If God will not do certain things until we pray, then we need be bold in our praying.  We need to ask God to wrap God’s arms around people, around our church, around situations, around our world, especially because God promises to answer our prayers.

            Speaking of praying, I heard of a traveler going through China who visited a temple where the people were making paper mud balls, wadding them up, and throwing them at an idol they were worshiping.  If the mud ball stuck to the idol it meant that the idol would answer their prayers.  If the mud ball didn’t stick it meant that their prayers weren’t answered.

            We can be bold in prayer because we have a God wants us to ask ... ask and you shall receive, knock and the door will be opened, and a God who answers prayer.  In fact, God will answer every prayer we pray in one of four ways. 

            First, there is God’s direct answer to our prayers.  We ask God for it and, boom, we get it right on the spot. That happened to Elijah.  You may remember the story.  Israel was suffering under an evil king and queen, Ahab and Jezebel, so to make matters tough for them, Elijah boldly asked God to shut up the heavens so there would be no rain.  And boom, it happened.  A great drought came over the land making it difficult for Ahab and Jezebel to make ends meet.  Elijah received a direct answer, and sometimes we receive a direct answer.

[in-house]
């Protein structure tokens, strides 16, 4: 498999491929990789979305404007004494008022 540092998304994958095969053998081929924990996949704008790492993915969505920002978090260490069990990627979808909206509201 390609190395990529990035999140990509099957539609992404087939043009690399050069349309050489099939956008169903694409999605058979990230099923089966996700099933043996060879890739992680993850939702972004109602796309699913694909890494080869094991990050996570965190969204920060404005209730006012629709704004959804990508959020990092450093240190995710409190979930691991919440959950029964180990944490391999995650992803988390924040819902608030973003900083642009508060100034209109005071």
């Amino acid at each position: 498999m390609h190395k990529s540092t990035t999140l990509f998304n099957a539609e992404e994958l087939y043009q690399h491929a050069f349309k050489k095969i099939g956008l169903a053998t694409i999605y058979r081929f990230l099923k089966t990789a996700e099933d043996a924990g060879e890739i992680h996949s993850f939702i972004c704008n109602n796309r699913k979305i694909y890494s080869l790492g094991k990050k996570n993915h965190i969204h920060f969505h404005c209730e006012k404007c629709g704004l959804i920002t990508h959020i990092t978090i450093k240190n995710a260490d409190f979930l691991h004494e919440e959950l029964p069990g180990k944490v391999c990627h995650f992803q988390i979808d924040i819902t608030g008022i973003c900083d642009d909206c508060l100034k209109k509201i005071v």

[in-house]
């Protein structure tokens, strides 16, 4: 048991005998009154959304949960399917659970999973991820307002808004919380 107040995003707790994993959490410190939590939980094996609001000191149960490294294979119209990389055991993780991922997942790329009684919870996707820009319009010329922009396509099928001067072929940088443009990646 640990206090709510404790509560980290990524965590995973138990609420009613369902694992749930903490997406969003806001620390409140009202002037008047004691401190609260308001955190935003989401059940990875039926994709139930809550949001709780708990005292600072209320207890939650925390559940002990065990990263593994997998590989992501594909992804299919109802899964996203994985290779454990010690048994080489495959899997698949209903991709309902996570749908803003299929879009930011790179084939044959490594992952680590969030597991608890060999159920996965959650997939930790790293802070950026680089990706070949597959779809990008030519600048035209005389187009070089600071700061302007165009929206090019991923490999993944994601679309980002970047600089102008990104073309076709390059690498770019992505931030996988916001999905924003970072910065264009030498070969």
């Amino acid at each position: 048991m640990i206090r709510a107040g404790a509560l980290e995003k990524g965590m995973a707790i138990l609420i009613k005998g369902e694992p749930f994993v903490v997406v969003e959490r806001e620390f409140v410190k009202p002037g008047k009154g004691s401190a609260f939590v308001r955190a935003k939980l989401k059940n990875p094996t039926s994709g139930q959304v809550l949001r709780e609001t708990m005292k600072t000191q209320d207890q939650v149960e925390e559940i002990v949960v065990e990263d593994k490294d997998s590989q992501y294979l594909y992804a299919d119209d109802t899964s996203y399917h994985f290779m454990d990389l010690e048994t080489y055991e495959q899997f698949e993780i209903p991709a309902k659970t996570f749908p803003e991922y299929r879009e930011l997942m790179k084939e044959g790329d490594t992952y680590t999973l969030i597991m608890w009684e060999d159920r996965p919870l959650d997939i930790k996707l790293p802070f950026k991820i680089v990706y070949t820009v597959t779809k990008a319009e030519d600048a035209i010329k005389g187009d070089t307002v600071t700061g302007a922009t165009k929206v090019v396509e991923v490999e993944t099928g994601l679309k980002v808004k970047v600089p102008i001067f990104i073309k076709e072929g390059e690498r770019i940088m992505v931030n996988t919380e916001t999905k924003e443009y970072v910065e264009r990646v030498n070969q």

Other times we receive a delayed answer.  We pray and the answer doesn’t come right away, it is delayed.  Abraham experienced that when he prayed for a son. Trudy received a delayed answer when she prayed for suitable spouses for our children.    Sometimes the people they were dating seemed like good choices to us, but God didn’t and in the case of our son, God really took awhile to answer Trudy’s prayer.  He was 35 before he got married.  Sometimes we receive a delayed answer.